The Daily Star: Israel bars UN rights panel from Palestinian areas
Agence France Presse, Daily Star, International Solidarity Movement 7/5/2008
Denial of entry - AMMAN: Israel’s government has barred a UN human rights delegation from visiting the Palestinian areas on a fact-finding mission, the leader of the group said on Tuesday. "Israeli authorities did not allow us to visit the Palestinian territories," said Prasad Kariyawasam, head of the UN panel, adding that "no reasons were given by Israel because they do not recognize our mandate. " Kariyawasam told a news conference in the Jordanian capital, Amman, that despite the ban by the Jewish state, the committee has interviewed Palestinians from the Gaza Strip, and the Occupied West Bank, as well as Occupied East Jerusalem. Some were interviewed by telephone as several witnesses were prevented from traveling to Amman or Cairo, he said.

Hamas TV: U.S. bill to outlaw us aims at silencing free voices
DPA, Ha’aretz 7/6/2008
Hamas’ Gaza-based Al-Aqsa TV on Saturday denounced a resolution presented to the United States Congress seeking to have it outlawed as a terrorist organization. The resolution, presented on June 26, was "politically motivated and aims at silencing every free voice uncovering U. S. and Zionist acts," said Fathi Hamad, a lawmaker who heads the satellite channel operated by the Hamas Palestinian militant movement. The draft condemned Al-Aqsa for incitement to violence against Americans as well as sponsoring recruitment and fundraising for terrorism against the U. S. Hamad said the channel "was mainly a resistance broadcaster that presented programs showing the Palestinian cause. "The resolution mentioned a puppet show aired by Al-Aqsa in March that depicted an Arab child stabbing the president of the U.

Bush ’Encouraged’ After Olmert, Abbas Calls
Agence France Presse, MIFTAH 7/5/2008
US President George W. Bush came away from talks with Israeli and Palestinian leaders on Wednesday "encouraged" about prospects for Middle East peace, said White House spokseman Gordon Johndroe. Bush discussed efforts to reach a deal defining the outlines of a future Palestinian state by year’s end in separate telephone calls with Israeli Prime Minister Ehud Olmert and Palestinian president Mahmud Abbas, said Johndroe. " The president was calling to touch base on the process as well as encourage the two leaders," before he heads to the Group of Eight summit of industrialized nations in Japan on Friday, said Johndroe. " I think the president was encouraged by what he heard from Prime Minister Olmert and president Abbas. The two leaders are both committed to continue to work with each other and make progress on the core issues," he added.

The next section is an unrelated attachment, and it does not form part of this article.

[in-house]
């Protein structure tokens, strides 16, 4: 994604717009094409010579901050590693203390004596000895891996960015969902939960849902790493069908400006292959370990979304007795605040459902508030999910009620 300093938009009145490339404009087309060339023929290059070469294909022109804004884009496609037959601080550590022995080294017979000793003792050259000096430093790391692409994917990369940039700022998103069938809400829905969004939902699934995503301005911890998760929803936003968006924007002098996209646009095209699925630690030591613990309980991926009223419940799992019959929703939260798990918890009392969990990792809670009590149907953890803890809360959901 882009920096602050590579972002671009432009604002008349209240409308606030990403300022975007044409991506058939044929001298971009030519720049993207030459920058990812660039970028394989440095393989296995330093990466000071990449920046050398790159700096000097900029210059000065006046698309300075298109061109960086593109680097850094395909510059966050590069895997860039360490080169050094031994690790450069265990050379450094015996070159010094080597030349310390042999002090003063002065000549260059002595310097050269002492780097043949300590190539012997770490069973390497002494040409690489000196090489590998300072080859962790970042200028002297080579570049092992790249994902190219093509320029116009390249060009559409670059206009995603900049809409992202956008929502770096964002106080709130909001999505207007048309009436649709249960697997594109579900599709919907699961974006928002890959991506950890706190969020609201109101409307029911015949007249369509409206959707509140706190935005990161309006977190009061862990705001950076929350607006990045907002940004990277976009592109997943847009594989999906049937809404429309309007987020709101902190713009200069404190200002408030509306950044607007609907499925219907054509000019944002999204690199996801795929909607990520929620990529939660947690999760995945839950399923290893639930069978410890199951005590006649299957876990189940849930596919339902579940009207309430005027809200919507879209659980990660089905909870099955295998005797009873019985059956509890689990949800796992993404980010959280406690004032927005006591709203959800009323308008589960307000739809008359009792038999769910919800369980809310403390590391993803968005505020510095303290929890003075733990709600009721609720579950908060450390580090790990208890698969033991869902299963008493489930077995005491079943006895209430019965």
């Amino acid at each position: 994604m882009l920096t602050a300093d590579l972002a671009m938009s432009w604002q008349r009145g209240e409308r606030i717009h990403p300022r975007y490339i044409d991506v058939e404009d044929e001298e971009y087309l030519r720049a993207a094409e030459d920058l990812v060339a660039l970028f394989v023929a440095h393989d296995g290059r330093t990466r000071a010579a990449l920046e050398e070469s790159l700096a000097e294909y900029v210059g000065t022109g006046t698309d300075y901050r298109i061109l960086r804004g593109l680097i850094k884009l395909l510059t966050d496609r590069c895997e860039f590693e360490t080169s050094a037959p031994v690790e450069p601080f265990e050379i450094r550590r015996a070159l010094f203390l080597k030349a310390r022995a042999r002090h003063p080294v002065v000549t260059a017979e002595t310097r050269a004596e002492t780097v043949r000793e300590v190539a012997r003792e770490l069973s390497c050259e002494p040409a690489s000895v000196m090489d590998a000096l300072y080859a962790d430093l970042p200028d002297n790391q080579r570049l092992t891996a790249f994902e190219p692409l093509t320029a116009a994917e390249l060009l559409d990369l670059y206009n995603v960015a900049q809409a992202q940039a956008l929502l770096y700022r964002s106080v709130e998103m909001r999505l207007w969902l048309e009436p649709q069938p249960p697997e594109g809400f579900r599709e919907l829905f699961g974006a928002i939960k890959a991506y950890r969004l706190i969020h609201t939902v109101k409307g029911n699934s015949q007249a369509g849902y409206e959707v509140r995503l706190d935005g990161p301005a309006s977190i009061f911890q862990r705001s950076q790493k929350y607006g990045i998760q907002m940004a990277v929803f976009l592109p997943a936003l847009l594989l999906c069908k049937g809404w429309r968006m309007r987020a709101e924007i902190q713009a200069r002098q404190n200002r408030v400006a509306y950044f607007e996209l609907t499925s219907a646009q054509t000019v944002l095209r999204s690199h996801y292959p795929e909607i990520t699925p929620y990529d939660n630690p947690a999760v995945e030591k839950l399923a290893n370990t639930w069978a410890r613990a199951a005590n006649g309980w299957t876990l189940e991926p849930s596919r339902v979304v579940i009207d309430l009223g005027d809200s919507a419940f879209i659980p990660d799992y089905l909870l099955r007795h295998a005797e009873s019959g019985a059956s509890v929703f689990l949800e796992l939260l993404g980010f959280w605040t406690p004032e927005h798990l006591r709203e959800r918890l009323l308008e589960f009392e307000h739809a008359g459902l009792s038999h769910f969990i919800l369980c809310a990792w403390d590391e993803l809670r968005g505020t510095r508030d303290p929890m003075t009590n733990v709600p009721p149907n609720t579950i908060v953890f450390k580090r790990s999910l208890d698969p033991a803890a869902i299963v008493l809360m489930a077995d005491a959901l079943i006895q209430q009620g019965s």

Hamas: Israel not interested in peace with the Palestinians
Palestinian Information Center 7/5/2008
RAMALLAH, (PIC)-- The Hamas Movement on Saturday reiterated its conviction that Israel was not interested in forging peace with the Palestinians and cited as proof the latest statement of Israeli president Shimon Peres. Hamas, in a statement in the West Bank, said that Peres’s description of PA chief Mahmoud Abbas as a leader without legitimacy among his people and unable to carry out any security agreement proved that the Israeli leaders only want a Palestinian leader capable of implementing their security needs even it meant that he would run contrary to his own people’s wishes. The Movement wondered what the Palestinian negotiator was hoping for after such statements. Peres’s statement is a message to those who unilaterally negotiate with "Zionists away from their people’s wishes," Hamas underlined. "Zionists only respect strength," it said, noting that resistance in Gaza. . .

Abbas spokesman: PA: Israeli approach to peace talks ’not serious’
Ali Waked, YNetNews 7/5/2008
Abu Rudeineh slams ’lack of seriousness’ on Israel’s part, but says peace talks expected to resume in New York, Washington in 10 days -The Israeli and Palestinian negotiating teams will resume their discussions in the US in 10 days’ time, according to Palestinian President Mahmoud Abbas’ spokesman. "The entire world sees the need for the establishment of a Palestinian state, but unfortunately Israel continues to stall for timeand is displaying a lack of seriousness, and so far we have not agreed on any of the core issues," Nabil Abu Rudeineh said Saturday. The spokesman added that Abbas is expected to visit Syria soon as part of his effort to embolden the Palestinian Authority’s ties to the Arab world, According to Abu Rudeineh, the talks in Damascus will apparently focus on the Fatah-Hamas dispute, which, according to him, "hurts the Palestinian cause".

Rice: Democratic forces emerging in Palestinian territories
AFP, YNetNews 7/5/2008